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Taking on Starbucks with a twist

It's a tough challenge, opening a coffee shop in a location that has seen four other owners go out of business in the last nine years, the last one in just two weeks.

It's a tough challenge, opening a coffee shop in a location that has seen four other owners go out of business in the last nine years, the last one in just two weeks.

It's an even bigger challenge when the biggest name in the coffee industry has a shop right across the street.

But for Marlon O'Reilly, owner of O'Reilly's Organic Coffee House in Burnaby, the secret is to offer something different from the expected in coffee culture.

After two weeks of intense renovating and cleaning, O'Reilly and his wife, Michelle Savidant, reopened the store on Feb. 10, with a new look and a new name.

Inside the large, rustic café, there is ample seating at tables, booths and overstuffed couches, where magazines and newspapers are piled on antique chests for people to peruse while they enjoy their morning brew.

Besides coffee and an assortment of gourmet teas, customers can also order paninis, soups, quiche, muffins and some sugar-free, gluten-free and vegan options.

Everything is local; from the coffee, which comes from a supplier in Langley, to the art on the walls and musicians who perform at the Thursday open mike nights.

Outside, there's a sign on the window that reads "Dogs eat free."

Lucky pups get Milk-Bones while their owners get their mochaccinos.

"When I've got 10 stores, I might bring in raw steak," O'Reilly says, though for now, the pet menu, unlike the human selection, is still quite limited.

Above all else, the one thing O'Reilly says is sure to put his shop on the map is the batch of homemade cinnamon buns Savidant makes from scratch every morning.

"You have to go out of the box," says O'Reilly. "If I served the same baked stuff (as the big name coffee shops), I'd be dead in the water."

Originally from Coquitlam, O'Reilly has worn many hats before opening his Burnaby business, and the entrepreneurial spirit is a family trait.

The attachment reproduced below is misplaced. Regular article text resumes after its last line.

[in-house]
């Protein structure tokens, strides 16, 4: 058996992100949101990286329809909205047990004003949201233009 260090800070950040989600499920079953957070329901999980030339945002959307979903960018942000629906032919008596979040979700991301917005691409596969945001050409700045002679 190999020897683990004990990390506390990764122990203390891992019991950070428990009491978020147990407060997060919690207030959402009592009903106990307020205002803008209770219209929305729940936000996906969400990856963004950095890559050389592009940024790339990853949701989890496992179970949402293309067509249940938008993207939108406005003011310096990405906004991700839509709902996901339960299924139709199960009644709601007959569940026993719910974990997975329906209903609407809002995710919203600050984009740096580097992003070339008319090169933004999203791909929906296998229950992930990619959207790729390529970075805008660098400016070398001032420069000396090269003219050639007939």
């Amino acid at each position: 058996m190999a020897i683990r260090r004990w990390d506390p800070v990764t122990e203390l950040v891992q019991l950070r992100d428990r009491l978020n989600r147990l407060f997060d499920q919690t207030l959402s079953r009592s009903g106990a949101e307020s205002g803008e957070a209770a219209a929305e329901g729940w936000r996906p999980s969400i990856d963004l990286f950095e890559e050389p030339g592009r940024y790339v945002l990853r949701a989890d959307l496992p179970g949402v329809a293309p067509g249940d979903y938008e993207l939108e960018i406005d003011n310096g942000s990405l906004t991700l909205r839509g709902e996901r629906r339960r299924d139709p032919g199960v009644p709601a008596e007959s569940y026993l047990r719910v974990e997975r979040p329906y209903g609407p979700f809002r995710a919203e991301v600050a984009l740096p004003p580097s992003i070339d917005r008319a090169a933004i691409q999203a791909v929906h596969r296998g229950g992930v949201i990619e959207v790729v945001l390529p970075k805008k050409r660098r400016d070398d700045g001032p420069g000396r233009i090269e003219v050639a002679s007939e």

His grandmother was a successful business owner in the 1950s, before women did that sort of thing, and his brother managed a busy restaurant before becoming a top realtor on the Sunshine Coast.

O'Reilly himself started O'Reilly Landscaping in 1996 and built up the business while working on his music career.

So with all that going well, why coffee?

"I'm a bit of a coffee connoisseur," he says. "I've wanted a coffee shop for over 10 years. It's the vibe of all the customers being there. You know, everybody hanging out. - Here's the thing; I'm a passionate guy, about anything I do."

Being passionate about his customers is what O'Reilly anticipates will keep regulars coming back, knowing they'll hear their name when they walk in the door.

Of course, getting people into the store in the first place is still the biggest challenge. There is no parking available directly outside, and most people don't realize there's free parking underneath the building at Burnaby Square.

And it doesn't help that there's a steady of parade of loyal customers at the Seattle-based coffee shop just steps away.

"It's like a revolving door over there," says O'Reilly. For customers like writer Graeme Ward, though, it's nice to have an alternative, like O'Reilly's, where it's less noisy and less crowded.

"This is my office," says the BCIT marketing student. "When I started working on my novel again this was just the best place to come. It is a little bit out of the way, but there's no distractions here. They let me sit in the booth for eight hours with my headphones plugged in. - Granted, I do buy a lot of coffee and breakfast wraps," he says with a laugh.

Next to Ward's table a couple of senior women sit chatting over cups of tea, and at a booth next to them a handful of businessmen in suits conduct a serious meeting.

None of these people look like they're in a hurry to leave.

"That's the type of people we want to attract," O'Reilly says. "People who want to come here to hang out."

O'Reilly's Organic Coffee House is at 7885 Sixth St. in Burnaby, at the corner of 10th Avenue. Hours are 7 a.m. to 6 p.m., Monday to Friday, 8 a.m. to 5 p.m. Saturdays, and 10 a.m. to 3 p.m. Sundays.

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